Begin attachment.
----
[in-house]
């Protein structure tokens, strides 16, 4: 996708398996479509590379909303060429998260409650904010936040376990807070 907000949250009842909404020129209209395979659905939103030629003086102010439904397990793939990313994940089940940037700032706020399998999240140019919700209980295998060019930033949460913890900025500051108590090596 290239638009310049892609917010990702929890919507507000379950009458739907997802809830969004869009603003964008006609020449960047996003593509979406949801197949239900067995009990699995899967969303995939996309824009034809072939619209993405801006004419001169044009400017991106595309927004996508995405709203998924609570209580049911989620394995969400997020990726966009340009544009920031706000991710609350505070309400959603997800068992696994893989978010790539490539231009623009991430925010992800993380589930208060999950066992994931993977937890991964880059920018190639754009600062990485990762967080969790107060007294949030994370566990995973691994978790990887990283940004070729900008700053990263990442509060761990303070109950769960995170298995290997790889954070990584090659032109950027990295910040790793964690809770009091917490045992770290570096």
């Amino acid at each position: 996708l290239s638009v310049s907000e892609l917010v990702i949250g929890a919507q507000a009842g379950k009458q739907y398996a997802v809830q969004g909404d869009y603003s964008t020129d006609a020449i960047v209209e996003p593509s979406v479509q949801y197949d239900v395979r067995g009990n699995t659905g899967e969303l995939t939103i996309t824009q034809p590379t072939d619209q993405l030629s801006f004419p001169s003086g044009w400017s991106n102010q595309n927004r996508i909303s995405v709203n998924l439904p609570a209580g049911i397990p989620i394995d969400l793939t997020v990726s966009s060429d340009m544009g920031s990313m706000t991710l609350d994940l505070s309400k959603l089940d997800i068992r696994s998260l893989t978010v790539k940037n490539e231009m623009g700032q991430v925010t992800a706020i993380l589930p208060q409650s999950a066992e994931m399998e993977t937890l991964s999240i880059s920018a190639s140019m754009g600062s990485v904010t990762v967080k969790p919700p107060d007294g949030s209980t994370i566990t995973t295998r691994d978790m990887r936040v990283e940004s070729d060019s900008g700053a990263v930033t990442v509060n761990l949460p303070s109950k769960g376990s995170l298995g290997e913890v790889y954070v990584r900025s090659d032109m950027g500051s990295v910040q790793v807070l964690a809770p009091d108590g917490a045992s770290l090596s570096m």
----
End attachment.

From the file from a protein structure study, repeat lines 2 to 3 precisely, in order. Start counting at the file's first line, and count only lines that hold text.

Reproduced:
């Protein structure tokens, strides 16, 4: 996708398996479509590379909303060429998260409650904010936040376990807070 907000949250009842909404020129209209395979659905939103030629003086102010439904397990793939990313994940089940940037700032706020399998999240140019919700209980295998060019930033949460913890900025500051108590090596 290239638009310049892609917010990702929890919507507000379950009458739907997802809830969004869009603003964008006609020449960047996003593509979406949801197949239900067995009990699995899967969303995939996309824009034809072939619209993405801006004419001169044009400017991106595309927004996508995405709203998924609570209580049911989620394995969400997020990726966009340009544009920031706000991710609350505070309400959603997800068992696994893989978010790539490539231009623009991430925010992800993380589930208060999950066992994931993977937890991964880059920018190639754009600062990485990762967080969790107060007294949030994370566990995973691994978790990887990283940004070729900008700053990263990442509060761990303070109950769960995170298995290997790889954070990584090659032109950027990295910040790793964690809770009091917490045992770290570096």
């Amino acid at each position: 996708l290239s638009v310049s907000e892609l917010v990702i949250g929890a919507q507000a009842g379950k009458q739907y398996a997802v809830q969004g909404d869009y603003s964008t020129d006609a020449i960047v209209e996003p593509s979406v479509q949801y197949d239900v395979r067995g009990n699995t659905g899967e969303l995939t939103i996309t824009q034809p590379t072939d619209q993405l030629s801006f004419p001169s003086g044009w400017s991106n102010q595309n927004r996508i909303s995405v709203n998924l439904p609570a209580g049911i397990p989620i394995d969400l793939t997020v990726s966009s060429d340009m544009g920031s990313m706000t991710l609350d994940l505070s309400k959603l089940d997800i068992r696994s998260l893989t978010v790539k940037n490539e231009m623009g700032q991430v925010t992800a706020i993380l589930p208060q409650s999950a066992e994931m399998e993977t937890l991964s999240i880059s920018a190639s140019m754009g600062s990485v904010t990762v967080k969790p919700p107060d007294g949030s209980t994370i566990t995973t295998r691994d978790m990887r936040v990283e940004s070729d060019s900008g700053a990263v930033t990442v509060n761990l949460p303070s109950k769960g376990s995170l298995g290997e913890v790889y954070v990584r900025s090659d032109m950027g500051s990295v910040q790793v807070l964690a809770p009091d108590g917490a045992s770290l090596s570096m």